This is What Grief Looks Like

by Marcia Miller

It’s 10:30 in the morning. Standing in my kitchen getting something for breakfast, I notice the bottle of alcohol in the fridge. A thought passes through my mind— “I could have a drink this morning and take the edge off.” The thought took me aback. It was loud and clear and not a thought I have ever had before in the middle of the day. It’s been a rough few months, longer really. My father died last year in April and a few days after the anniversary of his death my dear friend Martha died. A few weeks after that another friend died, and we had just buried him a few days ago. As is often common with grief, all the other deaths in my life were jostling in my heart for attention as well. I’ve been coughing for 3 weeks and counting. I even tripped and fell on the sidewalk the other day and cut my hand and bruised my arm. It felt like a lot—feels like a lot to integrate. A few times I have heard myself asking the universe to stop the death—just for now. Then the question of how long it should stop arises, and what about war in Syria and all the death that is not stopping in other places just because people want it to stop. The truth is death will not stop, the universe has its rules of life and death and just because I am feeling overwhelmed some days doesn’t change that. Sigh. I know this. My real yearning is to be with it, everything just as it is, to show up with soft, open eyes and a spacious heart, and that seems like a tall order many days. I’m grateful for that day in the kitchen considering a drink because the shock of noticing that thought helped me to clarify what I do want. I want to be present to myself and all my feelings. I want to be present to life as it is in all its pain and beauty, and there is plenty of that too. I want to be ALIVE. As my husband once said, “I want to be fully alive, even if it kills me.”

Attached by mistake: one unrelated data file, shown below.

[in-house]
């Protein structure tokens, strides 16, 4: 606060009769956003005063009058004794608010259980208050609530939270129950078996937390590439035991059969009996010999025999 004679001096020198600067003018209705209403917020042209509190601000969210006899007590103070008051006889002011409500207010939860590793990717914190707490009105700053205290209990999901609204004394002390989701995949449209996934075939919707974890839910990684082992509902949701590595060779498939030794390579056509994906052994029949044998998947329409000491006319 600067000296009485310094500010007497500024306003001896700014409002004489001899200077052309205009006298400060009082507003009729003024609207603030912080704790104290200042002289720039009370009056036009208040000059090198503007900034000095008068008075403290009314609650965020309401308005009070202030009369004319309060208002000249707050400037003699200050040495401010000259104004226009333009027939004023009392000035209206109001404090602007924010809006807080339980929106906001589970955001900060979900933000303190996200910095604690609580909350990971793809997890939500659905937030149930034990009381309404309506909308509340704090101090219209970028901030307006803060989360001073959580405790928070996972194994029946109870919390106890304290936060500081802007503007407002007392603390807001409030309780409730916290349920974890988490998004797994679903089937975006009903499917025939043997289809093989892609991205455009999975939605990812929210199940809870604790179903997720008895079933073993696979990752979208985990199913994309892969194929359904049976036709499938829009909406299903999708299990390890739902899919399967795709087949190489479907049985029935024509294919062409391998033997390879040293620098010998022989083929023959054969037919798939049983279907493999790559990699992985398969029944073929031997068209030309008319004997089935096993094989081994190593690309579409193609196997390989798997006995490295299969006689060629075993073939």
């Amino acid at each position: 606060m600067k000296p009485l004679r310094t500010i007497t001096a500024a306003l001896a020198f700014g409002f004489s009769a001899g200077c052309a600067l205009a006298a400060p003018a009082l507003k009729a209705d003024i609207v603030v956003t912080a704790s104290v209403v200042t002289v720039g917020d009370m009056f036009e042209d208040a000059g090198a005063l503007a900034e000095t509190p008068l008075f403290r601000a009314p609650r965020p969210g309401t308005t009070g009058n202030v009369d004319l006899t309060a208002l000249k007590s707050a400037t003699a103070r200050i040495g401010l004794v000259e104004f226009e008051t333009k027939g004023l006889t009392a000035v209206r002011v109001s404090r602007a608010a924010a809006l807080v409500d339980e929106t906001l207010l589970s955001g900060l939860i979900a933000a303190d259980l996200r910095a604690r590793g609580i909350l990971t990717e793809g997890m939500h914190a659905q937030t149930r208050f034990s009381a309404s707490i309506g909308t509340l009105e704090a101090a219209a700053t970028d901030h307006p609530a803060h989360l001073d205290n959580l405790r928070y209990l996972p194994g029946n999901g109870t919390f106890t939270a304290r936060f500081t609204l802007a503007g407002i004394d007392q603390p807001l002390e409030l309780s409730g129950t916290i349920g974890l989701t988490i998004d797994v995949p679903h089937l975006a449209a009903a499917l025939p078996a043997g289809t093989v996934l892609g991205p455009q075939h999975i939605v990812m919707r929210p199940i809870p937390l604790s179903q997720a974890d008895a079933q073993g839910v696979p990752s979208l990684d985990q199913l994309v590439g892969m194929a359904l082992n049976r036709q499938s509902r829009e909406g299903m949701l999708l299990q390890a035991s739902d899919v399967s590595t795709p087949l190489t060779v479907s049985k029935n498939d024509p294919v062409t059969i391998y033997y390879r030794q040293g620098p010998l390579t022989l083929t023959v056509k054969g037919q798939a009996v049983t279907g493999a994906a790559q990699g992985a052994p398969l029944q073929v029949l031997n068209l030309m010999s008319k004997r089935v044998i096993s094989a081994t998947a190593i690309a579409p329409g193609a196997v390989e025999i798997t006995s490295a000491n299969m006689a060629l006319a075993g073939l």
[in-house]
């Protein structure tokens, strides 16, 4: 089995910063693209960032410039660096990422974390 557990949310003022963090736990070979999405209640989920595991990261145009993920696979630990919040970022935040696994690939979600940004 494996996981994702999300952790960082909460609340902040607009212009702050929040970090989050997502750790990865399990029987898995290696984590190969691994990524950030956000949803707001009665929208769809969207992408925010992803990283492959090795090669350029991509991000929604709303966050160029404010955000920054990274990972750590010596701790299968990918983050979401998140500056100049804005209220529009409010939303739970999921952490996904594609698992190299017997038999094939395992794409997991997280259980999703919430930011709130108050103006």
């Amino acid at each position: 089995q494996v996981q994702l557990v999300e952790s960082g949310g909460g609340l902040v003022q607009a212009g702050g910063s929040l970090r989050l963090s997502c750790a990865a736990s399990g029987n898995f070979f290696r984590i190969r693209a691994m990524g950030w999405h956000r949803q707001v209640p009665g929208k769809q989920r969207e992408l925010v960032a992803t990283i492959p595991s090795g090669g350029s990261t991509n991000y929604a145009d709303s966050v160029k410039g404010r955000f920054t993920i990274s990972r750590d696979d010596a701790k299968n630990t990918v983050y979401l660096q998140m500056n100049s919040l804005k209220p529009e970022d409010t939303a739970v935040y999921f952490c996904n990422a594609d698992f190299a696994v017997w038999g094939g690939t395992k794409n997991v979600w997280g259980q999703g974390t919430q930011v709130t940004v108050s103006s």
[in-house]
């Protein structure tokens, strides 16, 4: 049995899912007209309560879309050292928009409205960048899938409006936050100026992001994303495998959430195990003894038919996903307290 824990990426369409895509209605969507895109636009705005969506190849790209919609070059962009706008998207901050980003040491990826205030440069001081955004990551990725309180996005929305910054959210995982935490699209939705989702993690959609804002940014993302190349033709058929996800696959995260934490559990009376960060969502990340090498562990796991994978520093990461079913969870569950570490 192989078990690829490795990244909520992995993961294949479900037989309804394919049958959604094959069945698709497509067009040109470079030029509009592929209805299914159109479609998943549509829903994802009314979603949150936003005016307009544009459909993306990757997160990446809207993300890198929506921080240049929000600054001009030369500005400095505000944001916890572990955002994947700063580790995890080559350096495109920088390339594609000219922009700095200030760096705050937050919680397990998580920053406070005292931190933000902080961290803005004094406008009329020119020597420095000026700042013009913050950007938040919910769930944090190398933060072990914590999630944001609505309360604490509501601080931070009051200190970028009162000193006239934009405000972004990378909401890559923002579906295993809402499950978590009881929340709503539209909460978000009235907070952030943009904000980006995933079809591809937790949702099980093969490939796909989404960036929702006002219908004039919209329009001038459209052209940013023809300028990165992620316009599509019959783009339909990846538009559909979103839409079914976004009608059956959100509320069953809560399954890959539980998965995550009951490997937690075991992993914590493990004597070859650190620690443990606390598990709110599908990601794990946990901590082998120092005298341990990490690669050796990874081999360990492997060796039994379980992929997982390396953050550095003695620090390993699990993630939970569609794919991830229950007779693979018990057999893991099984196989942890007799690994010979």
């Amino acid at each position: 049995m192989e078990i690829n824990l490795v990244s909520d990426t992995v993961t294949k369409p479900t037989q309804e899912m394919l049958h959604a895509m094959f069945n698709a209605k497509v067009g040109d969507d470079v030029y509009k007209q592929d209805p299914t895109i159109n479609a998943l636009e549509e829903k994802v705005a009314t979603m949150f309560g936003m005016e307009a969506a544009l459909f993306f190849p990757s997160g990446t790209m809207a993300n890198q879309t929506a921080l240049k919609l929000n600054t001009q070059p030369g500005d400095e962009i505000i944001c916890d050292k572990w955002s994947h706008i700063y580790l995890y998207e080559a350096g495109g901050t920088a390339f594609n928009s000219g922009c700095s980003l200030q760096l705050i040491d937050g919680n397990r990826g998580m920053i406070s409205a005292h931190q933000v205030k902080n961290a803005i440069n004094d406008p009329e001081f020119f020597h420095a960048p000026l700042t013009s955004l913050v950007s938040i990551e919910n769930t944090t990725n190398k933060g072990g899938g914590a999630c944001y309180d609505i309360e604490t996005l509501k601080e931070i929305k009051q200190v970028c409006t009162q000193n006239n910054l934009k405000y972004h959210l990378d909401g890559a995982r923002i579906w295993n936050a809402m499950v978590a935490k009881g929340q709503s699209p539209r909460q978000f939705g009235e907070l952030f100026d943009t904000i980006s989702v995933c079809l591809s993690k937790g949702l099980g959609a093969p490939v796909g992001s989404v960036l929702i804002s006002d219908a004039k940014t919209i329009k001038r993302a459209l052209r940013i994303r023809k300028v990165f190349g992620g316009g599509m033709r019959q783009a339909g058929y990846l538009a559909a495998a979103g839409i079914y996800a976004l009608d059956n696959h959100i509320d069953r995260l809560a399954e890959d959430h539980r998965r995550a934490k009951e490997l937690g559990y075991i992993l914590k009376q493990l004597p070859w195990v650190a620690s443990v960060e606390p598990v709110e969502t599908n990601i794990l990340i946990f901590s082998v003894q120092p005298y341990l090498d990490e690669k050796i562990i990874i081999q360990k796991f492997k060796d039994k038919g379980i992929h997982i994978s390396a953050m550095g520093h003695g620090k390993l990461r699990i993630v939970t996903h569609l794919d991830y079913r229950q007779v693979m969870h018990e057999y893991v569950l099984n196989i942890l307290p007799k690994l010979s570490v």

shutterstock_387732847I stood at the counter, amazed that I was considering taking a drink in the middle of the day, something I don’t think I have ever considered before. I was grateful for the clarity it brought me to be able to notice the amount of pain and overwhelm I was feeling. I felt my feet on the floor and my hands on the counter. I considered whether I really wanted to deaden myself inside or find some other way to be with all that was present. I felt my feet some more. Then it was clear that while I wanted some respite from all I was feeling, or at least a different way to be with it, I didn’t want to deaden myself. I thought of all the students I have had over the years who have been addicted to something because of the pain of their lives. Many of them have deep pain without any tools to deal with it, without community to help support them, without even the personal sense that they matter at all. I went outside and pulled ridiculously tall weeds out of one of my garden beds. I felt the air and sweat on my skin. I could feel my aliveness and that was enough for that moment.

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